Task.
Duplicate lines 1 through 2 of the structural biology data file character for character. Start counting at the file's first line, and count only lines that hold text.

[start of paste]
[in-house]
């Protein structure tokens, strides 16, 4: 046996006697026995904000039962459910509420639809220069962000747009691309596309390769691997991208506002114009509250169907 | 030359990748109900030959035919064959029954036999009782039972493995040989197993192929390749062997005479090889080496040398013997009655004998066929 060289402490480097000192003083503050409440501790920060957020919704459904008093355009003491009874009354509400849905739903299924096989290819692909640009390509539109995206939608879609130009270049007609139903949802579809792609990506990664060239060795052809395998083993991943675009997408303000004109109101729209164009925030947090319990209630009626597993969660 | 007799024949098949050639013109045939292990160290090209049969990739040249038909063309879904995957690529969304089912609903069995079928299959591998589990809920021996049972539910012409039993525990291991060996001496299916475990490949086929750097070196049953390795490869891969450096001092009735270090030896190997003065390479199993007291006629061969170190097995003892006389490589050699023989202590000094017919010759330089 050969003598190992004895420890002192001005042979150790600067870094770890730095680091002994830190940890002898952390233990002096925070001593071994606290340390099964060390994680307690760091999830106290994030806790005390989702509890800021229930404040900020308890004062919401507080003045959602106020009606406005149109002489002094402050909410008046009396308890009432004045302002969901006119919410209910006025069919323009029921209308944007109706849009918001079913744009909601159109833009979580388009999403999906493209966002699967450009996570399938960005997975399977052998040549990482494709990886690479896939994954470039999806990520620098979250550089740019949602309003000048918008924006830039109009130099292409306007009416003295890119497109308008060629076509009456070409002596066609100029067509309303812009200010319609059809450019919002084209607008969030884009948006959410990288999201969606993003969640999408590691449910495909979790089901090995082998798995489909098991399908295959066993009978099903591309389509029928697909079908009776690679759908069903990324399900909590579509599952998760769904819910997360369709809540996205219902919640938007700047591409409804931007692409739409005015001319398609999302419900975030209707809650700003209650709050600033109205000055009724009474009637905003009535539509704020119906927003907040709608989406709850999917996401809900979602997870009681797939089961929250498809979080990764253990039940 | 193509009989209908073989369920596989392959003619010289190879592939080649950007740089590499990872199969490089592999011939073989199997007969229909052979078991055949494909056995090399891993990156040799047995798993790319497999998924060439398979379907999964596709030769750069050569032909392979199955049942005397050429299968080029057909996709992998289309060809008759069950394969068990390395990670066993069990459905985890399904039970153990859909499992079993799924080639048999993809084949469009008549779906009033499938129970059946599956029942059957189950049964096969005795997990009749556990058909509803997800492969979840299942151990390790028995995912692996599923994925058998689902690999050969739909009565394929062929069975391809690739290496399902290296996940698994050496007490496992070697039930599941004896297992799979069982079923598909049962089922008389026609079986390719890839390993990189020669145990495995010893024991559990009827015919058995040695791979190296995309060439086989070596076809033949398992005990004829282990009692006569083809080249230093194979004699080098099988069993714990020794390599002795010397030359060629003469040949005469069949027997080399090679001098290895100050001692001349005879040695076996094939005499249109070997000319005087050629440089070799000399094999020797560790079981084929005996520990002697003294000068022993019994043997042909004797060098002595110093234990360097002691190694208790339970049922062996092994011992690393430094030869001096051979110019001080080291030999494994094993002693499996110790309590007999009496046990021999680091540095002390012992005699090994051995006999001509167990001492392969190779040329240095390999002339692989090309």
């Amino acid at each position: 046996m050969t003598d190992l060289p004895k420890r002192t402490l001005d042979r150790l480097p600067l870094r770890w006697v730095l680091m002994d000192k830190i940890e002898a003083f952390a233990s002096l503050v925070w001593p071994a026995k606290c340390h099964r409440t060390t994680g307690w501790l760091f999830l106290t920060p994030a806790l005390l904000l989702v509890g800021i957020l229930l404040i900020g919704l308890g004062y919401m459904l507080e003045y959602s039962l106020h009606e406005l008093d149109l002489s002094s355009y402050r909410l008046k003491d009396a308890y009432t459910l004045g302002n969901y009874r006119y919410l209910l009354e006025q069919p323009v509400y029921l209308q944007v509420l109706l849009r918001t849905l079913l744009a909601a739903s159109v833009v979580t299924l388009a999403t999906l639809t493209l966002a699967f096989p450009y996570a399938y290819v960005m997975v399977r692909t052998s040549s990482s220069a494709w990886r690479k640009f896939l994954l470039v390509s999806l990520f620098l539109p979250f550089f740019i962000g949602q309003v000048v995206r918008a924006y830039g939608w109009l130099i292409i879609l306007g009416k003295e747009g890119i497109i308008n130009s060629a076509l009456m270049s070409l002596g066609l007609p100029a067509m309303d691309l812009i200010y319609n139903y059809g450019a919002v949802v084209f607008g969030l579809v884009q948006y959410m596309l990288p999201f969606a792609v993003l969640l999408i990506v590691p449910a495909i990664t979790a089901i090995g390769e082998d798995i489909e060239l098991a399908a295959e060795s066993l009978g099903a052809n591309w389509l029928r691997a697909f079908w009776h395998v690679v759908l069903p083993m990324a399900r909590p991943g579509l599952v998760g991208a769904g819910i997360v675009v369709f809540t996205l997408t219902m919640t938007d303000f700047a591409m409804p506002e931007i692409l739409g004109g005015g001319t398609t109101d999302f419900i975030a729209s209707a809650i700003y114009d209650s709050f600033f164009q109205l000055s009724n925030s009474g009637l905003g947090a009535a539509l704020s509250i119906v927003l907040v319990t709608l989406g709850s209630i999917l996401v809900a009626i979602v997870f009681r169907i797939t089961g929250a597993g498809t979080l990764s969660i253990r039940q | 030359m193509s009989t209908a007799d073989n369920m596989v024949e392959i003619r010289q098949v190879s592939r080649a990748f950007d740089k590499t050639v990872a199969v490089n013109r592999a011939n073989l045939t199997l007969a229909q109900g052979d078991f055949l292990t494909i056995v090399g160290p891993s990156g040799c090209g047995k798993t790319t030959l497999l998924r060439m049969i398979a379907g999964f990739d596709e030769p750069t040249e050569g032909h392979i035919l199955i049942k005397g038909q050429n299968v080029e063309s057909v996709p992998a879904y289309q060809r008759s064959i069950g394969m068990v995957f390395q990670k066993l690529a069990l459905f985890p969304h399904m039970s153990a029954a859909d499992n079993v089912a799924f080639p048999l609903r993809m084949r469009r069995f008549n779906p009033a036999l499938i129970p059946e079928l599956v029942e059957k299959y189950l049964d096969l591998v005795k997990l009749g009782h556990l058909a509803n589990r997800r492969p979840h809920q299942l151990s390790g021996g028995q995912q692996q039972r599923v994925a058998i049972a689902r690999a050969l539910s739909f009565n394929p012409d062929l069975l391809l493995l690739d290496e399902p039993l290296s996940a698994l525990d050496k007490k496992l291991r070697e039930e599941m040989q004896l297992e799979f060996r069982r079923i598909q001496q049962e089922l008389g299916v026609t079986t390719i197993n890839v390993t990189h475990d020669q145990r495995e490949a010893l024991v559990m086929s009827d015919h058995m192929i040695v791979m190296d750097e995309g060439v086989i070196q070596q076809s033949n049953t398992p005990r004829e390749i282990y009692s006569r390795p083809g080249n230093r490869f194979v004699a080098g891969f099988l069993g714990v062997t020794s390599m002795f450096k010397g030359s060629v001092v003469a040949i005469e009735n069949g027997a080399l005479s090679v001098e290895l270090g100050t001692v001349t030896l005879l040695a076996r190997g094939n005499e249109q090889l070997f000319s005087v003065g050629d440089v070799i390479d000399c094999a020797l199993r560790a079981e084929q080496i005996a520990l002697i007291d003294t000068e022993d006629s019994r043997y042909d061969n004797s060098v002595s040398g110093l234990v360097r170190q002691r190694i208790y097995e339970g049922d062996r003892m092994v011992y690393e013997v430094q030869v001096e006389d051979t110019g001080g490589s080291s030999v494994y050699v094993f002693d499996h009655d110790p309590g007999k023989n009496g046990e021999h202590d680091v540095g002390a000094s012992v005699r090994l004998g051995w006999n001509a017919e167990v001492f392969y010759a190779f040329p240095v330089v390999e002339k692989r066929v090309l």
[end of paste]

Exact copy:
[in-house]
């Protein structure tokens, strides 16, 4: 046996006697026995904000039962459910509420639809220069962000747009691309596309390769691997991208506002114009509250169907 | 030359990748109900030959035919064959029954036999009782039972493995040989197993192929390749062997005479090889080496040398013997009655004998066929 060289402490480097000192003083503050409440501790920060957020919704459904008093355009003491009874009354509400849905739903299924096989290819692909640009390509539109995206939608879609130009270049007609139903949802579809792609990506990664060239060795052809395998083993991943675009997408303000004109109101729209164009925030947090319990209630009626597993969660 | 007799024949098949050639013109045939292990160290090209049969990739040249038909063309879904995957690529969304089912609903069995079928299959591998589990809920021996049972539910012409039993525990291991060996001496299916475990490949086929750097070196049953390795490869891969450096001092009735270090030896190997003065390479199993007291006629061969170190097995003892006389490589050699023989202590000094017919010759330089 050969003598190992004895420890002192001005042979150790600067870094770890730095680091002994830190940890002898952390233990002096925070001593071994606290340390099964060390994680307690760091999830106290994030806790005390989702509890800021229930404040900020308890004062919401507080003045959602106020009606406005149109002489002094402050909410008046009396308890009432004045302002969901006119919410209910006025069919323009029921209308944007109706849009918001079913744009909601159109833009979580388009999403999906493209966002699967450009996570399938960005997975399977052998040549990482494709990886690479896939994954470039999806990520620098979250550089740019949602309003000048918008924006830039109009130099292409306007009416003295890119497109308008060629076509009456070409002596066609100029067509309303812009200010319609059809450019919002084209607008969030884009948006959410990288999201969606993003969640999408590691449910495909979790089901090995082998798995489909098991399908295959066993009978099903591309389509029928697909079908009776690679759908069903990324399900909590579509599952998760769904819910997360369709809540996205219902919640938007700047591409409804931007692409739409005015001319398609999302419900975030209707809650700003209650709050600033109205000055009724009474009637905003009535539509704020119906927003907040709608989406709850999917996401809900979602997870009681797939089961929250498809979080990764253990039940 | 193509009989209908073989369920596989392959003619010289190879592939080649950007740089590499990872199969490089592999011939073989199997007969229909052979078991055949494909056995090399891993990156040799047995798993790319497999998924060439398979379907999964596709030769750069050569032909392979199955049942005397050429299968080029057909996709992998289309060809008759069950394969068990390395990670066993069990459905985890399904039970153990859909499992079993799924080639048999993809084949469009008549779906009033499938129970059946599956029942059957189950049964096969005795997990009749556990058909509803997800492969979840299942151990390790028995995912692996599923994925058998689902690999050969739909009565394929062929069975391809690739290496399902290296996940698994050496007490496992070697039930599941004896297992799979069982079923598909049962089922008389026609079986390719890839390993990189020669145990495995010893024991559990009827015919058995040695791979190296995309060439086989070596076809033949398992005990004829282990009692006569083809080249230093194979004699080098099988069993714990020794390599002795010397030359060629003469040949005469069949027997080399090679001098290895100050001692001349005879040695076996094939005499249109070997000319005087050629440089070799000399094999020797560790079981084929005996520990002697003294000068022993019994043997042909004797060098002595110093234990360097002691190694208790339970049922062996092994011992690393430094030869001096051979110019001080080291030999494994094993002693499996110790309590007999009496046990021999680091540095002390012992005699090994051995006999001509167990001492392969190779040329240095390999002339692989090309």